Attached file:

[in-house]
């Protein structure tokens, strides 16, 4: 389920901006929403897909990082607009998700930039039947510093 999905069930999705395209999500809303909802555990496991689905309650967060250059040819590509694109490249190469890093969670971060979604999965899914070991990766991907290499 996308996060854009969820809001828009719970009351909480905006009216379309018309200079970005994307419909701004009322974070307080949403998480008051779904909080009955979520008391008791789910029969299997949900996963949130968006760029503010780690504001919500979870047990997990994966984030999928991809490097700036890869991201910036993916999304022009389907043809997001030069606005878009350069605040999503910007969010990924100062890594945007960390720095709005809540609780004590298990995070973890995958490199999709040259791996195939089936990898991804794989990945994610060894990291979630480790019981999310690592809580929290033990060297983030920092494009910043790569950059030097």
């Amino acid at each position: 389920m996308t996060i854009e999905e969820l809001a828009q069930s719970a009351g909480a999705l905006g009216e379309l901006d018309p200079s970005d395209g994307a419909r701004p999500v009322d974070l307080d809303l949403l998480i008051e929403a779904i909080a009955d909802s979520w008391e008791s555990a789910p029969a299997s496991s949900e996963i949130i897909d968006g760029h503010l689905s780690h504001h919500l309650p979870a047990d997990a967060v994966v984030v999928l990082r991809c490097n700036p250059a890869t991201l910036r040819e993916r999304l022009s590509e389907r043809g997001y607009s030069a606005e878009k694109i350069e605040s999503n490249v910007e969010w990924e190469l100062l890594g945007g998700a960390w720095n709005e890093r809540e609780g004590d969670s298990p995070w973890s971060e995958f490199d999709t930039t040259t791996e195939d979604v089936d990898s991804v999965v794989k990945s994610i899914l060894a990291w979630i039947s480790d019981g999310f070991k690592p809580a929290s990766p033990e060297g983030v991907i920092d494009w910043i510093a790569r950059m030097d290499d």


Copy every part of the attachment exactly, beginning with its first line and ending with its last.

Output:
[in-house]
């Protein structure tokens, strides 16, 4: 389920901006929403897909990082607009998700930039039947510093 999905069930999705395209999500809303909802555990496991689905309650967060250059040819590509694109490249190469890093969670971060979604999965899914070991990766991907290499 996308996060854009969820809001828009719970009351909480905006009216379309018309200079970005994307419909701004009322974070307080949403998480008051779904909080009955979520008391008791789910029969299997949900996963949130968006760029503010780690504001919500979870047990997990994966984030999928991809490097700036890869991201910036993916999304022009389907043809997001030069606005878009350069605040999503910007969010990924100062890594945007960390720095709005809540609780004590298990995070973890995958490199999709040259791996195939089936990898991804794989990945994610060894990291979630480790019981999310690592809580929290033990060297983030920092494009910043790569950059030097």
């Amino acid at each position: 389920m996308t996060i854009e999905e969820l809001a828009q069930s719970a009351g909480a999705l905006g009216e379309l901006d018309p200079s970005d395209g994307a419909r701004p999500v009322d974070l307080d809303l949403l998480i008051e929403a779904i909080a009955d909802s979520w008391e008791s555990a789910p029969a299997s496991s949900e996963i949130i897909d968006g760029h503010l689905s780690h504001h919500l309650p979870a047990d997990a967060v994966v984030v999928l990082r991809c490097n700036p250059a890869t991201l910036r040819e993916r999304l022009s590509e389907r043809g997001y607009s030069a606005e878009k694109i350069e605040s999503n490249v910007e969010w990924e190469l100062l890594g945007g998700a960390w720095n709005e890093r809540e609780g004590d969670s298990p995070w973890s971060e995958f490199d999709t930039t040259t791996e195939d979604v089936d990898s991804v999965v794989k990945s994610i899914l060894a990291w979630i039947s480790d019981g999310f070991k690592p809580a929290s990766p033990e060297g983030v991907i920092d494009w910043i510093a790569r950059m030097d290499d």